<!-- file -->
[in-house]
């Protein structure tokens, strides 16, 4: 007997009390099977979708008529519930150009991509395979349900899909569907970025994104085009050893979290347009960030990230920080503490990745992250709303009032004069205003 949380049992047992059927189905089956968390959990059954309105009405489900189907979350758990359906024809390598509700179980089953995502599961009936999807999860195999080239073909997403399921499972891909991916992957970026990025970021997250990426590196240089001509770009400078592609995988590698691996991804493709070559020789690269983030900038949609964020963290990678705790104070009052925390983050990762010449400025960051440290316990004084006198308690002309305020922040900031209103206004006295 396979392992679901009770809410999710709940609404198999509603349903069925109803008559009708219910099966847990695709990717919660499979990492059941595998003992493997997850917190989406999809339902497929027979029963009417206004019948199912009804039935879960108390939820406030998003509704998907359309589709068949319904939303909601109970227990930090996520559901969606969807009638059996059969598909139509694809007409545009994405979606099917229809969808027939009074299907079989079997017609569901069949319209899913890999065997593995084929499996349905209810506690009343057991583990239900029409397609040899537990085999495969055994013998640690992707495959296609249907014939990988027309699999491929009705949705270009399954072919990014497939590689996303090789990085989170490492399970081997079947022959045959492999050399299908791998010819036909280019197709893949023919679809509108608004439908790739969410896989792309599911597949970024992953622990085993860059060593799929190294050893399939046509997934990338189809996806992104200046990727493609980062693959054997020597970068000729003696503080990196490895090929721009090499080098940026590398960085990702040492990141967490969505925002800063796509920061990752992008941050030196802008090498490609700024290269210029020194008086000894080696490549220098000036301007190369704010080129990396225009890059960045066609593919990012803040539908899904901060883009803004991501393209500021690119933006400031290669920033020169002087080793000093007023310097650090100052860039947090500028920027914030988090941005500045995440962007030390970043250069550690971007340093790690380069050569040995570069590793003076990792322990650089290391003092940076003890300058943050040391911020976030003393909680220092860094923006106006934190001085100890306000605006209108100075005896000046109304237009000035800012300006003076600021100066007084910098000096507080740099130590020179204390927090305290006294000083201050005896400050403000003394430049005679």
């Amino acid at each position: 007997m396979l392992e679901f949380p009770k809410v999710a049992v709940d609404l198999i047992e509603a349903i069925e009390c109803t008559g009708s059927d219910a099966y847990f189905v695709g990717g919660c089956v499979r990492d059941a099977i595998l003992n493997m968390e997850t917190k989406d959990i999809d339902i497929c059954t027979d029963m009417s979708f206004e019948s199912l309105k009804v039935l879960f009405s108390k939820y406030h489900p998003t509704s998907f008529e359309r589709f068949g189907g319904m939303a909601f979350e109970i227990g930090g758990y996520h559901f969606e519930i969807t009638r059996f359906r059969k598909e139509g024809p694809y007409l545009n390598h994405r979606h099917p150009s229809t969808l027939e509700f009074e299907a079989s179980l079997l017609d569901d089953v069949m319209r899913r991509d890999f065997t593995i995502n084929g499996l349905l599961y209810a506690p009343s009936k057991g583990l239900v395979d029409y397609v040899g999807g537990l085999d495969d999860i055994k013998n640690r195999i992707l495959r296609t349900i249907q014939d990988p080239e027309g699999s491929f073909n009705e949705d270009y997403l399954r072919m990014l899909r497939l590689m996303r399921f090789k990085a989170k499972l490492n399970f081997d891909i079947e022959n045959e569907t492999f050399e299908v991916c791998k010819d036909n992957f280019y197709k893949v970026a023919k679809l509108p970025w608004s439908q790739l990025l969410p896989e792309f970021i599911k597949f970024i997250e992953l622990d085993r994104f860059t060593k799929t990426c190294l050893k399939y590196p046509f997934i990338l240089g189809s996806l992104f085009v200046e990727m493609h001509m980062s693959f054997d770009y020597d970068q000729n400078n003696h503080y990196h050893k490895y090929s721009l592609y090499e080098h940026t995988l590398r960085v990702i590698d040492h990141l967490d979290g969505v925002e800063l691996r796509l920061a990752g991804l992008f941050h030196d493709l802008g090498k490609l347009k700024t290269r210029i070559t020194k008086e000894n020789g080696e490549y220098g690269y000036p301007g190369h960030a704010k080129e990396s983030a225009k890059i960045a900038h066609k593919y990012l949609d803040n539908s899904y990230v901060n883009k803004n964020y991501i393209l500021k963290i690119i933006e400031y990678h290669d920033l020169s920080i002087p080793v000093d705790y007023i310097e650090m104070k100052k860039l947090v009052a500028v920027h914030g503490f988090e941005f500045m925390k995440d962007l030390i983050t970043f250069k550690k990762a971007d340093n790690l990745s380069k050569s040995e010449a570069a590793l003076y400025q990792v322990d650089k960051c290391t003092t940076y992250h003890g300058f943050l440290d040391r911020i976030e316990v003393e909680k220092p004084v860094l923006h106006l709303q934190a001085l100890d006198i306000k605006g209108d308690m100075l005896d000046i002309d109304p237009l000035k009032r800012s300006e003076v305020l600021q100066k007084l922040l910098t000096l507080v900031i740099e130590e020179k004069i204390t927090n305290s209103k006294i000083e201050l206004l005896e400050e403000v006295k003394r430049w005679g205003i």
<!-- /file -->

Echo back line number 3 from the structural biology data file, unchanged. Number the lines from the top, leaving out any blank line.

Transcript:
């Amino acid at each position: 007997m396979l392992e679901f949380p009770k809410v999710a049992v709940d609404l198999i047992e509603a349903i069925e009390c109803t008559g009708s059927d219910a099966y847990f189905v695709g990717g919660c089956v499979r990492d059941a099977i595998l003992n493997m968390e997850t917190k989406d959990i999809d339902i497929c059954t027979d029963m009417s979708f206004e019948s199912l309105k009804v039935l879960f009405s108390k939820y406030h489900p998003t509704s998907f008529e359309r589709f068949g189907g319904m939303a909601f979350e109970i227990g930090g758990y996520h559901f969606e519930i969807t009638r059996f359906r059969k598909e139509g024809p694809y007409l545009n390598h994405r979606h099917p150009s229809t969808l027939e509700f009074e299907a079989s179980l079997l017609d569901d089953v069949m319209r899913r991509d890999f065997t593995i995502n084929g499996l349905l599961y209810a506690p009343s009936k057991g583990l239900v395979d029409y397609v040899g999807g537990l085999d495969d999860i055994k013998n640690r195999i992707l495959r296609t349900i249907q014939d990988p080239e027309g699999s491929f073909n009705e949705d270009y997403l399954r072919m990014l899909r497939l590689m996303r399921f090789k990085a989170k499972l490492n399970f081997d891909i079947e022959n045959e569907t492999f050399e299908v991916c791998k010819d036909n992957f280019y197709k893949v970026a023919k679809l509108p970025w608004s439908q790739l990025l969410p896989e792309f970021i599911k597949f970024i997250e992953l622990d085993r994104f860059t060593k799929t990426c190294l050893k399939y590196p046509f997934i990338l240089g189809s996806l992104f085009v200046e990727m493609h001509m980062s693959f054997d770009y020597d970068q000729n400078n003696h503080y990196h050893k490895y090929s721009l592609y090499e080098h940026t995988l590398r960085v990702i590698d040492h990141l967490d979290g969505v925002e800063l691996r796509l920061a990752g991804l992008f941050h030196d493709l802008g090498k490609l347009k700024t290269r210029i070559t020194k008086e000894n020789g080696e490549y220098g690269y000036p301007g190369h960030a704010k080129e990396s983030a225009k890059i960045a900038h066609k593919y990012l949609d803040n539908s899904y990230v901060n883009k803004n964020y991501i393209l500021k963290i690119i933006e400031y990678h290669d920033l020169s920080i002087p080793v000093d705790y007023i310097e650090m104070k100052k860039l947090v009052a500028v920027h914030g503490f988090e941005f500045m925390k995440d962007l030390i983050t970043f250069k550690k990762a971007d340093n790690l990745s380069k050569s040995e010449a570069a590793l003076y400025q990792v322990d650089k960051c290391t003092t940076y992250h003890g300058f943050l440290d040391r911020i976030e316990v003393e909680k220092p004084v860094l923006h106006l709303q934190a001085l100890d006198i306000k605006g209108d308690m100075l005896d000046i002309d109304p237009l000035k009032r800012s300006e003076v305020l600021q100066k007084l922040l910098t000096l507080v900031i740099e130590e020179k004069i204390t927090n305290s209103k006294i000083e201050l206004l005896e400050e403000v006295k003394r430049w005679g205003i």